But there are a number of methods for getting into the mind of your participants and responding to their needs – the critical thing is to not make assumptions. You are not your participants. This is really important – it’s much better to ask, even if it’s not a formal process or using an imperfect method, than to guess or assume – even if you understand the problem domain and think you have a handle on participant needs.
Analyse website usage
Another useful method of gaining insight into your audience behaviour is via analysis of your website’s usage data. There are a number of tools for doing this, but by far the most cost-effective (IMO) is Google Analytics. If you don’t already have Google Analytics – or equivalent – setup for your website, I would recommend you arrange it ASAP.
Analysing how people access your site – where they come from, what they search for, which pages they visit – can provide excellent pointers as to what works (or what doesn’t) in participants’ experience of your site.
This is not just about what’s most popular though – thorough site usage analysis can also identify patterns of usage that can give insight that goes beyond “what’s popular”, uncovering the hidden opportunities presented by “long tail” thinking.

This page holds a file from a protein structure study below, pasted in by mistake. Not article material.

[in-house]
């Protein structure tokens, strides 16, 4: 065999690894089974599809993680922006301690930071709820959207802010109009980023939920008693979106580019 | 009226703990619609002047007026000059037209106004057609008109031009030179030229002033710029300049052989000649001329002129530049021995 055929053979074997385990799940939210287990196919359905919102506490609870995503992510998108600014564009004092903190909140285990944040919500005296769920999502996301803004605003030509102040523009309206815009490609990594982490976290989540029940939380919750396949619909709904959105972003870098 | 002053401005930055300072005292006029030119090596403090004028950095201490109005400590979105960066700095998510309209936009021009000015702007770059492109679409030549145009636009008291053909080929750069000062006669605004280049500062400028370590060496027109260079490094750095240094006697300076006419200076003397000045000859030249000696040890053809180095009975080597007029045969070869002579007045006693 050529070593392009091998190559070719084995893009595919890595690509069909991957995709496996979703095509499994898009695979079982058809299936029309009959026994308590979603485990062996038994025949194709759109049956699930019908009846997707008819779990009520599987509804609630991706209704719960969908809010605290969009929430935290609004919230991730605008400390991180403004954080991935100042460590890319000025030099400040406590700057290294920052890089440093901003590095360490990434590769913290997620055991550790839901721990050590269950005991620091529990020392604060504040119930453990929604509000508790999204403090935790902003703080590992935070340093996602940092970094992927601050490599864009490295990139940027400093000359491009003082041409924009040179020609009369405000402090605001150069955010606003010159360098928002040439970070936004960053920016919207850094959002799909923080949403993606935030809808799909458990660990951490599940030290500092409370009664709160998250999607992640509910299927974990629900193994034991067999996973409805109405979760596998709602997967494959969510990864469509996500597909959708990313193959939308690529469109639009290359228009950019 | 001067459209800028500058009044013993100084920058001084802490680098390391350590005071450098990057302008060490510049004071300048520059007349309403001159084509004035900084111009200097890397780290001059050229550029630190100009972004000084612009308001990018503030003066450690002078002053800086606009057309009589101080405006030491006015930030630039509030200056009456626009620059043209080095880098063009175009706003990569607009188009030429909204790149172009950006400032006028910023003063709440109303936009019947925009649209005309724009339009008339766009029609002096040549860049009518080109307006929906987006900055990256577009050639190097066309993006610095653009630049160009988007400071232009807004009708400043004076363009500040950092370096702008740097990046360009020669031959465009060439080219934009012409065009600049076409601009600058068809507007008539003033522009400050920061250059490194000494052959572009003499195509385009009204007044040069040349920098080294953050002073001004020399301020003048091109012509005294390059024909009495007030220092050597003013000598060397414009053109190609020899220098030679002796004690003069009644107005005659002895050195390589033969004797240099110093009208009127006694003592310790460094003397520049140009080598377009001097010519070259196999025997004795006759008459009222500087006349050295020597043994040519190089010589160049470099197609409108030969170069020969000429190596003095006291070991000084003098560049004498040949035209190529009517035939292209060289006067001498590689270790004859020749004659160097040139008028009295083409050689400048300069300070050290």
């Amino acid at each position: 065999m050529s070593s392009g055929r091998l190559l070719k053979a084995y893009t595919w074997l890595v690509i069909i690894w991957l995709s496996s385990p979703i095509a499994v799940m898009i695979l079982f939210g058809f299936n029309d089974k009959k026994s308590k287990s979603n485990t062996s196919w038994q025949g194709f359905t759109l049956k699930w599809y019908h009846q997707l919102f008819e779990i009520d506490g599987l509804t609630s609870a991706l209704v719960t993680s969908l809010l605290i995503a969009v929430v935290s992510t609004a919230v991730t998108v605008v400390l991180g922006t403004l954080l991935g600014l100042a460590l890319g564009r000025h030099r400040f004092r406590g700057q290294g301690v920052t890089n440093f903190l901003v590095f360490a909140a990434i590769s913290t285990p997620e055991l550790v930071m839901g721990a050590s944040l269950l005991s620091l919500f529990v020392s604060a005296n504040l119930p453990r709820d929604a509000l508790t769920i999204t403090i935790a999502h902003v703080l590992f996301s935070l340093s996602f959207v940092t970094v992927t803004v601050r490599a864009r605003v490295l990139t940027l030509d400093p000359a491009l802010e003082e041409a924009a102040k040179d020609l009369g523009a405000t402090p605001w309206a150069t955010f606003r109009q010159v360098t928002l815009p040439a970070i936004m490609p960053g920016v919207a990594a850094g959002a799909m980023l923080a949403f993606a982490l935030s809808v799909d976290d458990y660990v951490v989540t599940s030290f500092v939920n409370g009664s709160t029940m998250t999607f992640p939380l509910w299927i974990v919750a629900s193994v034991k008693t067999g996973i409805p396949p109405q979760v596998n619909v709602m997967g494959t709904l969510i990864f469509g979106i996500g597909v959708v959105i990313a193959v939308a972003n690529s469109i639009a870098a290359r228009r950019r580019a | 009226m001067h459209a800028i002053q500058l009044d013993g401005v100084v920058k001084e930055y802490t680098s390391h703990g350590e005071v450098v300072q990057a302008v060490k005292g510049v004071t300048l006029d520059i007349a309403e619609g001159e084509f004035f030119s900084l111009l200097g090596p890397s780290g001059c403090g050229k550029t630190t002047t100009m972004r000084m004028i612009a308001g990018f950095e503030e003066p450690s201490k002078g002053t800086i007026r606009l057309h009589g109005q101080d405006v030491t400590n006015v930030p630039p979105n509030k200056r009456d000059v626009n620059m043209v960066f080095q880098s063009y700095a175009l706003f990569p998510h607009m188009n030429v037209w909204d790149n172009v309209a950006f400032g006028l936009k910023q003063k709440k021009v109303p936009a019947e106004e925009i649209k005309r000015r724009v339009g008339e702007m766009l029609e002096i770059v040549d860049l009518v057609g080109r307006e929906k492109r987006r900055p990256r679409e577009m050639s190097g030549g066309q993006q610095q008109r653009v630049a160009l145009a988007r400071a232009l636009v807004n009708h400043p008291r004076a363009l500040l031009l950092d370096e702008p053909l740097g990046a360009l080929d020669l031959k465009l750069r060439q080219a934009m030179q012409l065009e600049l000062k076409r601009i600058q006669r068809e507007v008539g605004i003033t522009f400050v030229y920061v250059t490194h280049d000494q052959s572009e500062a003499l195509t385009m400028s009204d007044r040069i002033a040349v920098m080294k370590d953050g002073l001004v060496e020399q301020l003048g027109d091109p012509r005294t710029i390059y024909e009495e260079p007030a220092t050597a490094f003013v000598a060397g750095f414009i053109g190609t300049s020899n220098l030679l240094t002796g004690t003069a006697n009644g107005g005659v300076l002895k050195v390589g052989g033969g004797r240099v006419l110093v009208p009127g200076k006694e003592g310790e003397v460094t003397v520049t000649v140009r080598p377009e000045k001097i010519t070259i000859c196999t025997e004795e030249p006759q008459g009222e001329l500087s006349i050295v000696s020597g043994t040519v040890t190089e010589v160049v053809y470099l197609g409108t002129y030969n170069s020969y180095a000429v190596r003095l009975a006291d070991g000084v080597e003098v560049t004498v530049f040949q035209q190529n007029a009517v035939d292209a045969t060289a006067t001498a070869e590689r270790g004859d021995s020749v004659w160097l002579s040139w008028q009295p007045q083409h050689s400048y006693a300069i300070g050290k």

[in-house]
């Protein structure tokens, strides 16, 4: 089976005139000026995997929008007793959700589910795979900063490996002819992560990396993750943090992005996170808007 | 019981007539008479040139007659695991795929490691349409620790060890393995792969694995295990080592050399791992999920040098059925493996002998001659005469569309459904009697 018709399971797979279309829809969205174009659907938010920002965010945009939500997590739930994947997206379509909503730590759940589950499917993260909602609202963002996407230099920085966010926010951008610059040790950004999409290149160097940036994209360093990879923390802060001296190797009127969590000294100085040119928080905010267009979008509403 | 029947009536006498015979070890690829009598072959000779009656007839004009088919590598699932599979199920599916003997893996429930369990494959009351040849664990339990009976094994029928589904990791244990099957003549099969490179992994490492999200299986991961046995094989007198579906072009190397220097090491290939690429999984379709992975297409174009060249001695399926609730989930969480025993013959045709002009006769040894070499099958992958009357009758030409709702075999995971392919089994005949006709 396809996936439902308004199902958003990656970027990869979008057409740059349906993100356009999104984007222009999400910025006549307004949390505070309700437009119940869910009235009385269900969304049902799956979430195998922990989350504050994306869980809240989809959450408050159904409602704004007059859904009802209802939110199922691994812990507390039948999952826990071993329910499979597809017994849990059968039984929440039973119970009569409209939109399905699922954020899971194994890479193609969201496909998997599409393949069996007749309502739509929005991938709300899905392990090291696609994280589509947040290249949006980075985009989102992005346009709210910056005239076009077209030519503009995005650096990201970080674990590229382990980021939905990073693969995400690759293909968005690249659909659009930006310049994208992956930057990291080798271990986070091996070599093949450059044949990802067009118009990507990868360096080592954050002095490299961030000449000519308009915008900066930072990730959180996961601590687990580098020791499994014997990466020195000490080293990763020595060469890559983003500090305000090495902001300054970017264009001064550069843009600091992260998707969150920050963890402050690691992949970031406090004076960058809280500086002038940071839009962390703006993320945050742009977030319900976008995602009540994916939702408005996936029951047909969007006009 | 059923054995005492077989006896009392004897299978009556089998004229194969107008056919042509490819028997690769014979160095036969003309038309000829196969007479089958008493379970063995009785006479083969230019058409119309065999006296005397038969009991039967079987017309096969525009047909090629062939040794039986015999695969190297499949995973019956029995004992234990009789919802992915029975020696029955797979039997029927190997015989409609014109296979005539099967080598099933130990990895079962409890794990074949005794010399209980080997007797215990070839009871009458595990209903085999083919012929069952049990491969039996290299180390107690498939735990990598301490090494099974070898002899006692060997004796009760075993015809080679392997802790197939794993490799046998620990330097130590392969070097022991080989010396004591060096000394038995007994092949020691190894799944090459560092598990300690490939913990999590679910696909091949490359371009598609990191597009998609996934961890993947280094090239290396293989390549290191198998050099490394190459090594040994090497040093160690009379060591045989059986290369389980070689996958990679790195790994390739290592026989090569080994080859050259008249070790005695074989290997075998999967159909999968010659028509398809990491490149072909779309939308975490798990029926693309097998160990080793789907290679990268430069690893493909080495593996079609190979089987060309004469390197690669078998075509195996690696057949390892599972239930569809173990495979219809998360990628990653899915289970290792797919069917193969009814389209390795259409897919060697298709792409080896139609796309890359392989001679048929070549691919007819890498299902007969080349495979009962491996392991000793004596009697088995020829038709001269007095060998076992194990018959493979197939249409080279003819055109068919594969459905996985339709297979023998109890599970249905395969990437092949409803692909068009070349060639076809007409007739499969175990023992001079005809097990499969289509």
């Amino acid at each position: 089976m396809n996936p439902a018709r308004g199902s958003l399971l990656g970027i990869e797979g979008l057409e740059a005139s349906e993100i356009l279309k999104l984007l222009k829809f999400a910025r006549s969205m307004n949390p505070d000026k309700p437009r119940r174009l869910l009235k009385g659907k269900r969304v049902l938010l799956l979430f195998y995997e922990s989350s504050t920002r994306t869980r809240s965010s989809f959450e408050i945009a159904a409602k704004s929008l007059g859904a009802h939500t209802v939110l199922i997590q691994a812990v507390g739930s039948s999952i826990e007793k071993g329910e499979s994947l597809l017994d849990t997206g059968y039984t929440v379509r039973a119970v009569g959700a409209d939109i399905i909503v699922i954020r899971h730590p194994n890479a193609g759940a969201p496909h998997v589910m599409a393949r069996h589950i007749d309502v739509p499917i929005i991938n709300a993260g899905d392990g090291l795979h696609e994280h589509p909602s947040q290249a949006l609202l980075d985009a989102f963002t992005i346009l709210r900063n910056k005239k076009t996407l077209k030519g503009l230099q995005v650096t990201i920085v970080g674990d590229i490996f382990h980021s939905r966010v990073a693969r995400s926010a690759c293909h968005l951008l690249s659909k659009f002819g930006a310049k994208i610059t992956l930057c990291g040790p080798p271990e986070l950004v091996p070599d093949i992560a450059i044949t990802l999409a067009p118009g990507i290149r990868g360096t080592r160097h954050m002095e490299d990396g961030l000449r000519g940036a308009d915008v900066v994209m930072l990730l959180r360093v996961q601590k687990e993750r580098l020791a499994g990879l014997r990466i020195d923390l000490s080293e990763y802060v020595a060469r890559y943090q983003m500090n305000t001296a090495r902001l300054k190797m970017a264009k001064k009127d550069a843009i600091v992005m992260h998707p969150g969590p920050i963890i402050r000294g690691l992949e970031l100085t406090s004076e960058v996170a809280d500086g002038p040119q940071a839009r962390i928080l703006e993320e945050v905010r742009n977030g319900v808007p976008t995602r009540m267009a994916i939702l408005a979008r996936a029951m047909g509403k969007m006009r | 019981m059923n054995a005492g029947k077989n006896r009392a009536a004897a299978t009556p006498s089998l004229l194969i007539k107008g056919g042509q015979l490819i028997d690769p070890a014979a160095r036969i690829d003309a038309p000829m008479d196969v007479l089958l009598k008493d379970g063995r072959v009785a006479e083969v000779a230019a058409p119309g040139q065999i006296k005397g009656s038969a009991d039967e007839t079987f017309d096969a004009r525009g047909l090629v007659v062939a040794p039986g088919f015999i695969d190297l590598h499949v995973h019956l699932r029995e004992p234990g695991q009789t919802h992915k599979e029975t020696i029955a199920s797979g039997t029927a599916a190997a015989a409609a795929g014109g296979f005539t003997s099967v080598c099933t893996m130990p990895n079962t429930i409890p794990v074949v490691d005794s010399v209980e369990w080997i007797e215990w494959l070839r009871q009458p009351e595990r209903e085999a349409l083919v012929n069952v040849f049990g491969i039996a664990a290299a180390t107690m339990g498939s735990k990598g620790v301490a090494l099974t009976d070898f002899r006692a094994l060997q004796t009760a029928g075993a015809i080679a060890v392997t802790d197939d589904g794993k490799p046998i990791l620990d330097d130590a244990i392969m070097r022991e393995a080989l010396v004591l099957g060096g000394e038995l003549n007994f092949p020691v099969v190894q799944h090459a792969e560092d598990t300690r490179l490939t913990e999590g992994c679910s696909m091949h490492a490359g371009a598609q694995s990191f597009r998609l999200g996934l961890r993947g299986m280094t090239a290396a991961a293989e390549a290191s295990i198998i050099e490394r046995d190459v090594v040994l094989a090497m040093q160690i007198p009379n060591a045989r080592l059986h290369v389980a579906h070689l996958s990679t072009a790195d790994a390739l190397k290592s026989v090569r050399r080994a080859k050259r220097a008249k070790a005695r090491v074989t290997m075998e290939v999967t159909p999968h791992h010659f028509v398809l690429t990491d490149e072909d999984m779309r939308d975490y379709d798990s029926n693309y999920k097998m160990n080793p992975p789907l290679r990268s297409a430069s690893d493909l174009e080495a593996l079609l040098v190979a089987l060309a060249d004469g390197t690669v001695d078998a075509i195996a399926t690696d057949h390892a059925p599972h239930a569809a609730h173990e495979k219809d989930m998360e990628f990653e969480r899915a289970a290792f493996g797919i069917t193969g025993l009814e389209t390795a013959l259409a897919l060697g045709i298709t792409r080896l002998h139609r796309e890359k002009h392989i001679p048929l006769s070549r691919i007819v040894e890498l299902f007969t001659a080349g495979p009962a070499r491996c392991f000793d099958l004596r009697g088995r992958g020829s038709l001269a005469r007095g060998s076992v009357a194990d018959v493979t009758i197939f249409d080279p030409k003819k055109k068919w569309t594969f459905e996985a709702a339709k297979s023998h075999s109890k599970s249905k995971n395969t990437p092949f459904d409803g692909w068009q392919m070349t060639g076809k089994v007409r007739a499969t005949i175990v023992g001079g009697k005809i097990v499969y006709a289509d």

Develop a strategy for your website
Once you have an understanding of your participants, you can develop a strategy for how your website is going to meet their needs. This strategy should include opportunities for regular updates to your site – search engines like sites that change frequently. You should envision your site as a living thing that evolves and updates over time – it is not something you can “set and forget” (this is something that I see missed by organisations all the time).
Your strategy may also include provision for blogging and other social networking activities. These can play a role in improving your rankings – such as by keeping your content fresh when you update your blog regularly, for example (search engines love regular updates). They can also give you so much more. I have to echo Stephen’s warnings here – social media/networking is also not something you can “bolt on” and you should get advice from someone who understands the space.
You might be wondering “what’s this got to do with search engines?” Search engines are designed to reward content that people find useful. If your website is not meeting this fundamental goal, all the SEO tricks in the book won’t get you very far in the rankings race.
As you can see, this part of your SEO plan cuts to the core of what your website does – it is not something that you can “bolt on” to your site at the end (contrary to what the term “optimisation” might imply). So it’s important to be thinking about this very early in the (re)development of your site.
Tip of the iceberg
With this post I run the risk of trying to explain an entire design process – so I’ve only really scratched the surface of a lot of what goes into the design of a successful website.
But hopefully the key points – focus on and seek to understand your audience, responding to their needs an inspired and authentic way – have come through.
In the next installment I’ll be exploring ways of making information findable in your site.